5 Tips to Mobilize Teenagers to Do Something

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5 Tips to Mobilize Teenagers to Do Something 5 Tips to Mobilize Teenagers to Do Something
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5 Tips to Mobilize Teenagers to Do Something

by Alex Goldmark

May 16, 2012

Without a hint of a wrinkle around her bright smile, Aria Finger, 29, is nonetheless an official old person.

“At DoSomething, you turn old the moment you hit age 26,” she concedes. “It's very official. It's a very tough birthday at the DoSomething office. Tears.”

Finger is the Chief Operating Officer of DoSomething.org, a teen-focused nonprofit that runs campaigns to get young people active in helping others.

After seven years tracking what makes teens volunteer and donate, or generally step up and do something in any way, Finger is an expert in tapping teens for good. Her tactics can inform any campaign targeting young people, from political campaigns and schools to parents and fellow teens.

Here are a few tips she shared with GOOD:

First, believe teens can actually have an impact. Take the example of recent campaign Finger managed: Teens for Jeans, which asked young people to donate an old pair of jeans for a homeless fellow teen. “We saw homelessness as one of the top five issues that teens care about,” Finger says. “They can understand it. It's right in their town. It's right in their back yard.” Over four weeks this January, DoSomething.org collected more than 1 million pairs of jeans, almost double their expectations. With about 1.7 million homeless youth in the United States, that’s enough to give a pair to two-thirds of them. That’s serious mobilization of an age group known for apathy and selfishness.

Harness their passion, good or bad. “You don't ask them ‘what do you care about,’” she says. “You ask them what pisses them off… and it's gonna be something close to home. ‘I'm pissed off that my teachers suck,’ or ‘the school lunch is gross’ or that ‘that empty lot on the side of my street could be a ball field.’” Then you have to channel that energy into something productive: point them to tools to organize a community clean up of the lot, for example.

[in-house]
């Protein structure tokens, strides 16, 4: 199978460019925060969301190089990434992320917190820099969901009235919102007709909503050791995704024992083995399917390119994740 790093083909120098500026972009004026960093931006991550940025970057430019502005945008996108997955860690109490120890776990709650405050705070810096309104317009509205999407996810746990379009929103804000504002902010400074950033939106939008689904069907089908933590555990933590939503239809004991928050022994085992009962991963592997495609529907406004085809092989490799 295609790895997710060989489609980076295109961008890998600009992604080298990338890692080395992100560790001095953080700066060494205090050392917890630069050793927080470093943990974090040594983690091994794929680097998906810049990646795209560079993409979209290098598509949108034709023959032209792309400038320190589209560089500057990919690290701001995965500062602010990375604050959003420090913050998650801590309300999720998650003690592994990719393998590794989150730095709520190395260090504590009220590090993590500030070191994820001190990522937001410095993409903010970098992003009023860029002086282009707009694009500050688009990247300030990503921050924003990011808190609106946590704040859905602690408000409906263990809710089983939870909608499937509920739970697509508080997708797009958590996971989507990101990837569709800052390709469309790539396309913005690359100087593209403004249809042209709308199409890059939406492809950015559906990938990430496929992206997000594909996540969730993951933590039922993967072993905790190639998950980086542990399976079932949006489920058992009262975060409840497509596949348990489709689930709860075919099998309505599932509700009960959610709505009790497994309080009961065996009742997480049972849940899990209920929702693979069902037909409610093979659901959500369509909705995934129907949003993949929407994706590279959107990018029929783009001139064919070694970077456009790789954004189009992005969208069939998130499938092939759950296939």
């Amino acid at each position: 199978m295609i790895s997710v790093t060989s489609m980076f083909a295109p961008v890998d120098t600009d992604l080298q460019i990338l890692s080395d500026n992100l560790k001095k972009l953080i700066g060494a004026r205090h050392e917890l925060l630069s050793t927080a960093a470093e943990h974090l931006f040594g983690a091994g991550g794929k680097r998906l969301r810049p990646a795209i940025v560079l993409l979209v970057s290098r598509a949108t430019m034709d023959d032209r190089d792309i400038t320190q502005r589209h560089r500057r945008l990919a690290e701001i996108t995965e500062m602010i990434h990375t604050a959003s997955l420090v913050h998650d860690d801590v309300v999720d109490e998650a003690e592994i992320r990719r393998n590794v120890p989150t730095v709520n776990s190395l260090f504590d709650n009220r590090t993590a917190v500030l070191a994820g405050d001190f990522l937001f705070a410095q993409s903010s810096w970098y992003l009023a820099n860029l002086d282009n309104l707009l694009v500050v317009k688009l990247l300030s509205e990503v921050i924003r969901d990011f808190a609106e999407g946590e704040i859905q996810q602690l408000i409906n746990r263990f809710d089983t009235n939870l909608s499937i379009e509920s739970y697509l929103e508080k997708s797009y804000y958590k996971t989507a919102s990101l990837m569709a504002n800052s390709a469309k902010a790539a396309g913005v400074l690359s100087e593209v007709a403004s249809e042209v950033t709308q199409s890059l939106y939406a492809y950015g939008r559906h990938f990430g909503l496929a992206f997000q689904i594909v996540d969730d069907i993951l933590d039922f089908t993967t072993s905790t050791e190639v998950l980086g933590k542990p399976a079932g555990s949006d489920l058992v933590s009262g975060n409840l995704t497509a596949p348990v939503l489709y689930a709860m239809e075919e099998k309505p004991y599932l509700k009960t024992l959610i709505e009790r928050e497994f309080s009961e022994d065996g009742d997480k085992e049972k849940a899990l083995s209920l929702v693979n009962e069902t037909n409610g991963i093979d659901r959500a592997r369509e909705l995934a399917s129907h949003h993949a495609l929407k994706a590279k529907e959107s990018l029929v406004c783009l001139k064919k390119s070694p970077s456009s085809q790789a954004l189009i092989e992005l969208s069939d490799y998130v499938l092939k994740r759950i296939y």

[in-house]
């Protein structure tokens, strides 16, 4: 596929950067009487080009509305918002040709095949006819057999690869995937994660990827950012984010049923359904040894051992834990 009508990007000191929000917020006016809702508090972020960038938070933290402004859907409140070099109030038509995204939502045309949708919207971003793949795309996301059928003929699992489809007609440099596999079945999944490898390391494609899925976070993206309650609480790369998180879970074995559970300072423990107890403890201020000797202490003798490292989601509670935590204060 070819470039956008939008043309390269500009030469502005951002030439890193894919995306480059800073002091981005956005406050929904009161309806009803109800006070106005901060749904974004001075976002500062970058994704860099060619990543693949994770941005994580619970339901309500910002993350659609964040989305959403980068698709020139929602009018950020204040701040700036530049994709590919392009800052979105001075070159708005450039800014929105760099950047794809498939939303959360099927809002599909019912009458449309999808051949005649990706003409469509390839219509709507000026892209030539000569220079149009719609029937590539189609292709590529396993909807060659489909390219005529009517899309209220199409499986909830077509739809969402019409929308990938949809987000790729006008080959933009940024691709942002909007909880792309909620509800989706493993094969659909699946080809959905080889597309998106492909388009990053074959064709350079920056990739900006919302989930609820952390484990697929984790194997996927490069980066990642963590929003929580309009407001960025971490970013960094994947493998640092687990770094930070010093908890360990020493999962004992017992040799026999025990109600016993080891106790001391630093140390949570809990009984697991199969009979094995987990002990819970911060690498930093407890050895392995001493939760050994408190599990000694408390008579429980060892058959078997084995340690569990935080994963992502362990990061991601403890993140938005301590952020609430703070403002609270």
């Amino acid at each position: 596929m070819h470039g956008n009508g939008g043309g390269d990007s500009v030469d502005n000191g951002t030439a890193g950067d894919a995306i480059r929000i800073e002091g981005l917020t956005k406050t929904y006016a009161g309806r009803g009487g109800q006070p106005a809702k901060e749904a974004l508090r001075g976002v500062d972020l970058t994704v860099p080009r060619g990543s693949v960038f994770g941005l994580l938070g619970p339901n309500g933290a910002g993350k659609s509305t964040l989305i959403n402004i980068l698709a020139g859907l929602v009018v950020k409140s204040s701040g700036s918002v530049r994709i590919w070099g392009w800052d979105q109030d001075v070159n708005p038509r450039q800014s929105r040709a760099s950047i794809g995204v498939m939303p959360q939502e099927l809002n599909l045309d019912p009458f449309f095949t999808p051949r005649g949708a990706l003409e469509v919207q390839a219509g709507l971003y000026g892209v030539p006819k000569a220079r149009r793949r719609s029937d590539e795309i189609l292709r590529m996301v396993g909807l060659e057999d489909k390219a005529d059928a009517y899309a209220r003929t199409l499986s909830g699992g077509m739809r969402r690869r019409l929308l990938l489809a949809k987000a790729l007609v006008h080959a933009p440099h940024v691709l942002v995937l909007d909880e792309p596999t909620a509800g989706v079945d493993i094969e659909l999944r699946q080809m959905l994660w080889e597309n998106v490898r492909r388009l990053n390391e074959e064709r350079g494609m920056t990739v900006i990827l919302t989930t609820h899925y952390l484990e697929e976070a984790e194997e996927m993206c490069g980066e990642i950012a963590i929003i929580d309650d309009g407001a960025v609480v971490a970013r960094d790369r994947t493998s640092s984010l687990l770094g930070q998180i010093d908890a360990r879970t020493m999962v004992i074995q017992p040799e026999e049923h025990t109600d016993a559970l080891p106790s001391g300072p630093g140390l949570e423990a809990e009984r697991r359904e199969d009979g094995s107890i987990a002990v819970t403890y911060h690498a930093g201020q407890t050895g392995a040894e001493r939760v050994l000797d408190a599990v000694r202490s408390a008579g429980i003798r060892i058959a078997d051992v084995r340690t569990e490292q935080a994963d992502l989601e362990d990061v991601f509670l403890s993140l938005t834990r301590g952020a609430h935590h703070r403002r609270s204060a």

Use peer pressure. “There's nothing better than peer pressure,” Finger says. “An emotional connection is great, but even better… is the peer pressure." Finger uses an example from a hotel bathroom. “When you're at a hotel, and they say, ‘Save the environment. Please pick up these towels and don't leave them on the floor,’ it's good. But the most effective possible messaging is when you say, ‘70 percent of the people who've stayed in this room helped clean up by putting [towels] on a rack.’ That sort of subliminal peer pressure gets anyone, any age, teenagers or not, to do something.”

Text is better than email.  Hate teens' obsession with texting all you like, but it's the hands-down winner for reaching them. “The typical email, if it's answered at all, which it's not, is answered within 48 hours… The average text message is answered within four minutes,” Finger says. “The average teenager sends over 3,000 text messages a month—I think it's 3,339—and if they're a girl, they send over 4,000 every month.” Those figures are especially shocking because most teenagers don’t have smartphones—which also means don't bother sending web links. But the open rate for text messages is just about 100 percent, so your message will get through. For email, organizations are lucky if 25 percent of their mailing list reads a message. 

Listen. DoSomething spends a lot of time and mailing list resources asking teens for information, which shows the organization cares what teens think. It also opens doors. The group asked teens to rate their schools on bullying, which can start a conversation that points to ways to help strengthen their schools’ anti-bullying efforts, or simply encourage them to go see the film Bully. When DoSomething texted out a multiple-choice question about whether college was worth it, it saw 25,000 people respond within two hours. “Mobile creates this unbelievable, simultaneous, instantaneous focus group, where you can get this real-time information,” Finger says.

Be ready to respond—personally. What happens after a young person replies to a message is as important as what they say, especially for other activists trying to mobilize youth. At DoSomething, responses go to a real person. “You then have to respond to young people within four minutes,” Finger warns. For instance, after the college survey, if someone writes back and says, ‘I want information about how to get a college scholarship,’ they will expect a response within nine minutes, Finger says.   

The first two answers to a text survey might be an automated decision tree, but by the third—when texters are likely to start asking personalized questions—a 21st-century SMS operator will be scanning the responses and writing back.

“We have people all the time asking, ‘are you a robot?’ … or they'll curse, and you'll write back, ‘Oh hey, you talk to your mother with that mouth?’ Finger recounts. “They'll be like 'OHMYGOD I'm so sorry! I love DoSomething! I just thought you were a robot.'”  

Image courtesy of DoSomething.org

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